By Jim Schutze
By Rachel Watts
By Lauren Drewes Daniels
By Anna Merlan
By Lee Escobedo
By Alice Laussade
By Scott Reitz
Bruce Goldberg knows that a Japanese import version of Marilyn Manson's new Holy Wood (In the Shadow of the Valley of Death) exists. He's seen it, held it in his hands, stuffed it into a bubble-wrap envelope. In fact, his company, Weathermen Records, recently shipped 123 copies of the disc (which comes with two additional tracks not found on the domestic release) to customers around the country who had pre-ordered the album months ago through the Weathermen Web site, located at www.theweathermen.com. Of course, Goldberg believes that number would have been much, much higher--say, 1,500 to 2,000 copies--if someone hadn't taken to the Internet to discourage people from buying the Japanese version of the album, specifically via Weathermen Records. The someone in question? Marilyn Manson. At least, that's the way Goldberg sees it.
Depending on how you look at it, he's right. Or not. But this is not the same David-vs.-Goliath tale you've heard before; any Biblical story involving Manson (who appears crucified on the cover of Holy Wood, an image which was banned by Circuit City and Best Buy) would have trouble sticking to the script. Weathermen Records--a Dallas-based mail-order operation that specializes in music and merchandise by Nine Inch Nails and Marilyn Manson--as well as other metal and industrial acts ("We're in this together," September 23, 1999)--began accepting advance orders for the album in July. (It was released in North America on Interscope Records on November 14.) A week later, this message appeared on the official Marilyn Manson site (www.marilynmanson.com): "The information posted on the Weathermen site regarding the Japanese import CD for Holy Wood is incorrect. There is no such CD available; wait and it all will unfold here shortly." Naturally, Goldberg says, the message found Weathermen on the receiving end of a wave of irate phone calls and e-mail messages over the next few weeks, most of them ending with the same angry words: Cancel my order.
"Typically, we can sell up to 2,000 of a new release; I sold 123 of this release," Goldberg says. "Plus, [we were hurt by] the fact a lot of people were repeat customers, and they ordered more than just the CD."
All of which is true. The problem with Goldberg's version of the story is that, just as Manson's official site reported, the information on the Weathermen site pertaining to the Japanese version of Holy Wood was inaccurate. When Weathermen made the disc available for advance orders, the site claimed that the album would be released on Interscope Japan on September 25 and would feature one bonus track, a song that would not appear on the domestic release. According to a source within the Manson camp, at that time, the group had not even finished or delivered the album to Interscope, or decided on an official North American release date, much less a Japanese release date. Not only that, but plans called for two additional songs to appear on the Japanese version of Holy Wood, not just one. A minor quibble, sure, but not when people are debating whether to spend the $36.97--the import disc's asking price on Amazon.com--just to hear one or two extra songs. Definitely not when you're receiving thousands of e-mails a day from impatient and angry fans demanding an album two months earlier than planned, and even earlier for those who intended to buy the Japanese import of the album. (Albums tend to come out at least a week earlier in Japan.) The source says that the band and its management posted the message on the Web site simply to clear up the confusion caused by Weathermen's gun-jumping announcement and didn't hear another word about it until recently. That is, when Goldberg contacted Manson and company through his lawyers, the prelude to a full-blown lawsuit.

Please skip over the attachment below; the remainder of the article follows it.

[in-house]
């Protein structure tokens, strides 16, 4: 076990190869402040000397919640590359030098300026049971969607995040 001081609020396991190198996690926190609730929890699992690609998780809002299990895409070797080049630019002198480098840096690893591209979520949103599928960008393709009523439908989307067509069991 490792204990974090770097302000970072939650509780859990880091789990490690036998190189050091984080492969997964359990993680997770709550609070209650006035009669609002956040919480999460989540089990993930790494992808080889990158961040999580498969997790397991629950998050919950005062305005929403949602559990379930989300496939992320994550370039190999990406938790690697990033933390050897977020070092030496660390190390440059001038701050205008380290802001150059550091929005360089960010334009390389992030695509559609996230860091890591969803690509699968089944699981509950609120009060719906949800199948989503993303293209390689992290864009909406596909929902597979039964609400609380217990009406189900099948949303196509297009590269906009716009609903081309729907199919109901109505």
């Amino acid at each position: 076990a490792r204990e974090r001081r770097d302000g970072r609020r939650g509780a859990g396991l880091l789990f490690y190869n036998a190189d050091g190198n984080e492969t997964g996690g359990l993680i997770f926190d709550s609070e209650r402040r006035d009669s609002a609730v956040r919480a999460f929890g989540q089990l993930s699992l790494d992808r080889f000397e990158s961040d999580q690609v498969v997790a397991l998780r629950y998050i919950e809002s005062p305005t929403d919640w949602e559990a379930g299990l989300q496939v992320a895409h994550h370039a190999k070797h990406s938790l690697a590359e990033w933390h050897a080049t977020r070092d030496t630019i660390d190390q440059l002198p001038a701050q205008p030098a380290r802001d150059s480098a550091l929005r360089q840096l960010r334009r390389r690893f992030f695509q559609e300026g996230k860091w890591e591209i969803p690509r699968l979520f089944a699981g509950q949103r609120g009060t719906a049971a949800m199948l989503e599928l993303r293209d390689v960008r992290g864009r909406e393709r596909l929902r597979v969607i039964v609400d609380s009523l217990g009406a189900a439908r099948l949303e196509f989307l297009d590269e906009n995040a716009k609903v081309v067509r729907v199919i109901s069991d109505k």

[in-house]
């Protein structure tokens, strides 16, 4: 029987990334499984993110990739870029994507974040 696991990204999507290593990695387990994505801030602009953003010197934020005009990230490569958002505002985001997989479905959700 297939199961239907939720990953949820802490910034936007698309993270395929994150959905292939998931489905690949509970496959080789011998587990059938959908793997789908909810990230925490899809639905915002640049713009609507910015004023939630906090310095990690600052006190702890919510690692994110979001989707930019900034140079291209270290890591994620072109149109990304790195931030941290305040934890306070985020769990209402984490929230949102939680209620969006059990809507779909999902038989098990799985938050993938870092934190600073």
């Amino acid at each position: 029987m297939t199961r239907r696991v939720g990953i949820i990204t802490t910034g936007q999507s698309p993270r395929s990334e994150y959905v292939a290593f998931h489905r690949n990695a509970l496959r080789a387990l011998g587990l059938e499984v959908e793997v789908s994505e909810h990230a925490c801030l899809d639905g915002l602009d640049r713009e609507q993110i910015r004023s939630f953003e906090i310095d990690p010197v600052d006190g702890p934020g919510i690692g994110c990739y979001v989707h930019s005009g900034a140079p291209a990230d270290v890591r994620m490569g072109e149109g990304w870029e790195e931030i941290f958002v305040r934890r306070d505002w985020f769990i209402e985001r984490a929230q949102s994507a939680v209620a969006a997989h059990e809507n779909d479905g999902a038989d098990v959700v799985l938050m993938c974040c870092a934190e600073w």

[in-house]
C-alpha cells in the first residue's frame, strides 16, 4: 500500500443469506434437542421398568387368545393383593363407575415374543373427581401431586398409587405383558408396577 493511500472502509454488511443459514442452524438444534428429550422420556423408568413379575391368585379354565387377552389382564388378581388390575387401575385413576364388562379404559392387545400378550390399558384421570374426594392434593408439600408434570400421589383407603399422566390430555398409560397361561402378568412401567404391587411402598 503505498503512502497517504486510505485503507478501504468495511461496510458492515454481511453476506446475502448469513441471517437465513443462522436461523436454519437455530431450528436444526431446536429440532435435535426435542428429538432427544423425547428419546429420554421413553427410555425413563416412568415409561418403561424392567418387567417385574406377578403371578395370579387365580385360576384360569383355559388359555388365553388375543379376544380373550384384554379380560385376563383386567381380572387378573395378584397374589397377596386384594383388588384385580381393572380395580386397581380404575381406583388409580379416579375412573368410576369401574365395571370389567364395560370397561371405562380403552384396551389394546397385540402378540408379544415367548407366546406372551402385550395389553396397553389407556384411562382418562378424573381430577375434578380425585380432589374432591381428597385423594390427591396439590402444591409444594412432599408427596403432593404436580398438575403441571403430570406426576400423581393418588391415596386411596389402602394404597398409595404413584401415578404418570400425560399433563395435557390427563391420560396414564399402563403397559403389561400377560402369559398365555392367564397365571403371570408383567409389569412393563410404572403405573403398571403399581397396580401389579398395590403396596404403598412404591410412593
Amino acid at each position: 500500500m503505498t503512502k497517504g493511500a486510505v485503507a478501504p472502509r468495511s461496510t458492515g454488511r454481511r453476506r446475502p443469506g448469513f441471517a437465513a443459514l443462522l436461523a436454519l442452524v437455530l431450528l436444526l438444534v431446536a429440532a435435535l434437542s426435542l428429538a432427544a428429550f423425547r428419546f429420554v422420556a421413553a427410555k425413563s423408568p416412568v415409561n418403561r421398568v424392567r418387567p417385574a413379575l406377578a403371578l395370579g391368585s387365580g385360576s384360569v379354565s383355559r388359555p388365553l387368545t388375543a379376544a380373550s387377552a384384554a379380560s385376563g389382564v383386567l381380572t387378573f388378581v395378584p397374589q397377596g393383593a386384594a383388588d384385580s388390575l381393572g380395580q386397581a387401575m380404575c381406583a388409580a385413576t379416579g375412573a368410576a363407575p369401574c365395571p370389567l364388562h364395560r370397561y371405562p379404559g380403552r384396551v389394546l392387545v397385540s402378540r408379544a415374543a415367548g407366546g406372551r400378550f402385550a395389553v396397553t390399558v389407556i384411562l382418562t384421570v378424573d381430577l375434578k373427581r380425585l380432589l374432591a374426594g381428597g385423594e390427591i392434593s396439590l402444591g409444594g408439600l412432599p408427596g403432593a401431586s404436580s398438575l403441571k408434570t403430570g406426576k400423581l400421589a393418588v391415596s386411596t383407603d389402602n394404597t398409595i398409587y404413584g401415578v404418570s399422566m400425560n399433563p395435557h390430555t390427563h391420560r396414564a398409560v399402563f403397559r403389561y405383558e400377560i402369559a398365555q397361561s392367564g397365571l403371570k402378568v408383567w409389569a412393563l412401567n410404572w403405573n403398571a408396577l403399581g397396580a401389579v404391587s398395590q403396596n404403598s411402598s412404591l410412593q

It is strange that Goldberg would wait so long--almost five months after the fact--to mount his defense. When the message first appeared, Goldberg says, he was unable to fight back because he didn't have anything other than his word to back him up. Until copies of the disc arrived on November 17--"I had to wait to get the CD in from Japan to make sure that it did indeed exist," he says--Goldberg was only able to offer customers his assurances that if they ordered it, it would come. To him, it remains a conspiracy, a plan to box his company, which is not on the same level as more established outlets like Amazon or CDNow, out of the profits. Goldberg contends he didn't, and doesn't, understand why the message was aimed directly at him and his company, pointing out that other retailers, such as Amazon, were also taking advance orders for the Japanese import. The only answer he can come up with is that "We are in direct competition with each other. The bottom line is if no one buys the Japanese CD, the shift in funds will be toward the U.S. release, thus gaining more royalties." Which isn't technically true: Interscope Japan would have to pay Manson the same royalty rate as its American counterpart. This is not a bootleg we're talking about.